There are also surround-sound recording techniques equivalent to the X/Y and ORTF methods using multiple microphones, sometimes combined into surround-sound microphones. These can be great, but they don’t leave much room for creative choices during mixing since the panning position for audio sources largely gets decided by how they were placed in the space where the recording took place. Sure, levels sent to the different surround speakers can be tweaked and manipulated during mixing, but only so much, because at some point, where the level gets too low or too high in some of the speakers, you loose the realistic feeling of the original recording, which defeats the purpose of having recorded that way in the first place.
MSS – Multi-Stereo Surround
With all of these issues and potential problems in mind, I developed a new surround-sound mixing approach that can help achieve better results. A good friend of mine later came up with a name for it MSS, for Multi-Stereo Surround, since the technique involves creating multiple stereo images that are distributed between the various stereo pairs that are possible in a system with many speakers. Recording in stereo using the previously mentioned stereo techniques gives excellent results, and unlike their surround equivalents, they are not very complicated to setup. Using two microphones for a piano, drum overheads, and acoustic guitars etc, is very common, and most recording engineers already do. Additionally, all existing plugin and external reverb and delay effects can output their results in stereo.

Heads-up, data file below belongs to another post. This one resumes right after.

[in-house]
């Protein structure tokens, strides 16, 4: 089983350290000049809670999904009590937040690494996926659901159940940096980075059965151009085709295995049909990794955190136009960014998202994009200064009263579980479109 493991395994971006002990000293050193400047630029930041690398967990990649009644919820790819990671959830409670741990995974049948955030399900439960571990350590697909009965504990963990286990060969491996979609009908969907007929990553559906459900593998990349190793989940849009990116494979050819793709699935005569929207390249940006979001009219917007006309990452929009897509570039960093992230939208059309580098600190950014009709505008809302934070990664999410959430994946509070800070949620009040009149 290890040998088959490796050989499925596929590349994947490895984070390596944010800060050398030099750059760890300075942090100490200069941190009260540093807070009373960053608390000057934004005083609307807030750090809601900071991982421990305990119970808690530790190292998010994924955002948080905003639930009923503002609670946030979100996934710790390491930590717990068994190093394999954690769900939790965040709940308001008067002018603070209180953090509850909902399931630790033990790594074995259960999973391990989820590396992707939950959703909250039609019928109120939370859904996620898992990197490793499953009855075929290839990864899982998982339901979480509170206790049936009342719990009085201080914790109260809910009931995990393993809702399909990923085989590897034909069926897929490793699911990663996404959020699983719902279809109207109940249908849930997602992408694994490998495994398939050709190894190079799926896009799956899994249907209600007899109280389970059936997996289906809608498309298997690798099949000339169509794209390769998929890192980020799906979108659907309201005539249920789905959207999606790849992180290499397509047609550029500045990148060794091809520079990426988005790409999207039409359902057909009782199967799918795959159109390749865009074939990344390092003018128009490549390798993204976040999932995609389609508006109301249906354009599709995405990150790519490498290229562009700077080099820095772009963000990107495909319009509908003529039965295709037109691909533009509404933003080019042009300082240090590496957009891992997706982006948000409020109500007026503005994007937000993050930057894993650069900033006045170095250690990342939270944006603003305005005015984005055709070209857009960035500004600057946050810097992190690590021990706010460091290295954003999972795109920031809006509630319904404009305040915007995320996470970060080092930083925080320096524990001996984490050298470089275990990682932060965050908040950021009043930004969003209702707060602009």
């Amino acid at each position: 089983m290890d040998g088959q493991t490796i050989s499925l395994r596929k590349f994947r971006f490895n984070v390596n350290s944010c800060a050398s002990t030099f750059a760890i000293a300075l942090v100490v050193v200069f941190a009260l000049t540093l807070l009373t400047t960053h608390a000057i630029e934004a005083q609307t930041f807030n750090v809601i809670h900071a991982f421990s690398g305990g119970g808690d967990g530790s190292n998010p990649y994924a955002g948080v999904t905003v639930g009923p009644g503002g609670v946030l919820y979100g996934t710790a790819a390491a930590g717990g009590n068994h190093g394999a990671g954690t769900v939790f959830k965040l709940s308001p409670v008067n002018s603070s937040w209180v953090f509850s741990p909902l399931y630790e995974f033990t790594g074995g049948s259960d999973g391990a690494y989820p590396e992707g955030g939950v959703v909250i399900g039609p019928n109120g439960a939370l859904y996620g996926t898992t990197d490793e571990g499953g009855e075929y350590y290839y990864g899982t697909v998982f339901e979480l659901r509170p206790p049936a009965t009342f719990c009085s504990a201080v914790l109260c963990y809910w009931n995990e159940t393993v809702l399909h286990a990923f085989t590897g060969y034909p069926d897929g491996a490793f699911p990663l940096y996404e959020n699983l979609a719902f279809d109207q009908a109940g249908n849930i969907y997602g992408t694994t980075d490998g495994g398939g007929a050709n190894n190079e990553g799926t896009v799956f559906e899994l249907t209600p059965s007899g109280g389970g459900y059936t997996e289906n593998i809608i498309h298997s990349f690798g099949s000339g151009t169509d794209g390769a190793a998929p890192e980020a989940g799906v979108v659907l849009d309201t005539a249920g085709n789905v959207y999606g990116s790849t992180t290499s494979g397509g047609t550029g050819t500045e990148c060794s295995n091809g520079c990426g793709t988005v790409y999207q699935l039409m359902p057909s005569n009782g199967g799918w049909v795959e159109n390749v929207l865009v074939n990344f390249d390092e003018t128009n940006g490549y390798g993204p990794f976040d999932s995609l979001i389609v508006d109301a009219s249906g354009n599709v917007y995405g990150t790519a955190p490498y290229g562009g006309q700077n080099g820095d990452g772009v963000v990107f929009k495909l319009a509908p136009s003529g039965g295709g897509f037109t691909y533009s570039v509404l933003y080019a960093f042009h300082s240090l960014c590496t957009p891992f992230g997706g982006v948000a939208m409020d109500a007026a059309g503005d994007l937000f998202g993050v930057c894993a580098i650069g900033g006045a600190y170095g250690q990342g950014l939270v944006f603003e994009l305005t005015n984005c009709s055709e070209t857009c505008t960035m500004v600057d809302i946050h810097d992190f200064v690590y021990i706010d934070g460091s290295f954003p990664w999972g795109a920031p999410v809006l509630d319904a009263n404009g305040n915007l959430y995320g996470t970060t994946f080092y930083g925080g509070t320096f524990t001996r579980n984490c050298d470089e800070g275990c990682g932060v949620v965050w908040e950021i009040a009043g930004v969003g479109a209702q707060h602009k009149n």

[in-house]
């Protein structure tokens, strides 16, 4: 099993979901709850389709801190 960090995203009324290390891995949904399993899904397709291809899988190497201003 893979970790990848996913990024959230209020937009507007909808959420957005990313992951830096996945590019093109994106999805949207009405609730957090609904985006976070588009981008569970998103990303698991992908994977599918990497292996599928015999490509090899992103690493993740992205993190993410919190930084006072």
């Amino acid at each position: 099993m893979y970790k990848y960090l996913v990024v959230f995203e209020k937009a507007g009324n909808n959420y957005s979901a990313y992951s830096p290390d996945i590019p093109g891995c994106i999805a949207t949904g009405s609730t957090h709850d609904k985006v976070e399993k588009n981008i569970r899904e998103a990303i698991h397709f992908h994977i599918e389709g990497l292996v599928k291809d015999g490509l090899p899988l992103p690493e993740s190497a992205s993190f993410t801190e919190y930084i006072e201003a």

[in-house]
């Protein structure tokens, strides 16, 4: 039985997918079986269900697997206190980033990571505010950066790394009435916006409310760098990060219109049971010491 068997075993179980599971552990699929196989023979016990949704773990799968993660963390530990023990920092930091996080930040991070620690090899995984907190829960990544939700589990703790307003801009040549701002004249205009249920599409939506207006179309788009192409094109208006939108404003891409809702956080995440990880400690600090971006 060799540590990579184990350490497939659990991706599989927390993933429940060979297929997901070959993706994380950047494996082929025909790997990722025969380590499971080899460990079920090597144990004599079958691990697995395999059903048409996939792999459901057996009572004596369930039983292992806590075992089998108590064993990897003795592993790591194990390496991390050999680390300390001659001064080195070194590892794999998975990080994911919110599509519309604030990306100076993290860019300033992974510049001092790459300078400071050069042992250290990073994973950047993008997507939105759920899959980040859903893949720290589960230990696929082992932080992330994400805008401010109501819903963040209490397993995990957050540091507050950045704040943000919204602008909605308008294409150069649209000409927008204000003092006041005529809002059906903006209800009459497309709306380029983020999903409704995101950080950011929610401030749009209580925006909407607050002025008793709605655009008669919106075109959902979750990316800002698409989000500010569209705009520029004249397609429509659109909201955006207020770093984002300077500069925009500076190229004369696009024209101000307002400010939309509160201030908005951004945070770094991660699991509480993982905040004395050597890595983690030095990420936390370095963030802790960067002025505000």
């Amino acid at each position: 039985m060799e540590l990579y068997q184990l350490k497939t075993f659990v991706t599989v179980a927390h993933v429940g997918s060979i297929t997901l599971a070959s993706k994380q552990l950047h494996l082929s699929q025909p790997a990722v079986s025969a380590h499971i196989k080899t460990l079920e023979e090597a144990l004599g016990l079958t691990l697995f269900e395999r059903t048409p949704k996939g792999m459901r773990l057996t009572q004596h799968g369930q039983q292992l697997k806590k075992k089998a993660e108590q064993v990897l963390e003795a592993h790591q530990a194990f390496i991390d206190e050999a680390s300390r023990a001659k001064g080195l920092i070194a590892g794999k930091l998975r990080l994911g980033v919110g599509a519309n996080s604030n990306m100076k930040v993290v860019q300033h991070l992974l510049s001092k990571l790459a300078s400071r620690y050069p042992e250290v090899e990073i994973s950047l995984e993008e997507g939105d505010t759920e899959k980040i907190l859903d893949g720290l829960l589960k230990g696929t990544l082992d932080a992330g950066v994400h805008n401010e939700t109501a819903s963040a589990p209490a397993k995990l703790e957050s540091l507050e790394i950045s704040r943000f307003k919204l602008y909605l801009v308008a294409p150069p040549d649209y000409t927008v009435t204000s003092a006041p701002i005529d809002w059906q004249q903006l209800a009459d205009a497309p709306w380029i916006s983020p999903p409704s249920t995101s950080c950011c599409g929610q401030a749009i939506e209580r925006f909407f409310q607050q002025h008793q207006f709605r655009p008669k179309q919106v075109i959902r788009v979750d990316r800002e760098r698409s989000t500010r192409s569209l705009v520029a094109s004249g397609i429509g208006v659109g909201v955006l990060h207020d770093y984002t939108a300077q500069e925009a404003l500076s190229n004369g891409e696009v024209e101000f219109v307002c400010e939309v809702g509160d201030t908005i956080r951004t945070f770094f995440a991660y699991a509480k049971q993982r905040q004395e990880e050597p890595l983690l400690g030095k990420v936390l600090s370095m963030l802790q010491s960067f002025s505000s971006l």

So the approach is basically to create multiple virtual stereo pairs between all the speakers. In a standard 5.1-channel surround-sound system (leaving the subwoofer channel out of the equation since it is only used for very low frequencies) there are a total of 10 possible stereo pairs:
This means that you can have 10 stereo sources playing between 10 different speaker pairs (and therefore not competing with each other very much), theoretically resulting in very clean and spacious-sounding results.
For example, I could mix a simple jazz recording as described below:
For the piano (recorded with an ORTF stereo array), the left mic is sent to the left rear speaker and the right mic is sent to the center speaker. The stereo piano channel is also sent to a stereo reverb effect with its stereo output configured so that the left channel is sent to the left front speaker and the right channel to the right rear speaker. I really like the kind of sound this creates. It’s definitely not a realistic sound in the true meaning of the word, but having the close-miked piano come from two speakers while having the ambience of it coming from two other speakers in different locations does create a very clear, enveloping, and, arguably, natural sound.
The overhead stereo pair for the drums is treated similarly and sent to the left front and the right rear speaker, with the reverb from them sent to the left rear and right front speakers. The mono kick drum and snare drum mics are panned in the center between the left and right front speakers, with some being sent to the center speaker as well. The snare is also sent to a reverb that outputs to the left and right rear speakers.
The acoustic bass (which was recorded in mono) is panned between the center and right front speaker. It’s also sent to a stereo reverb with the output being sent to the left rear and left front speakers.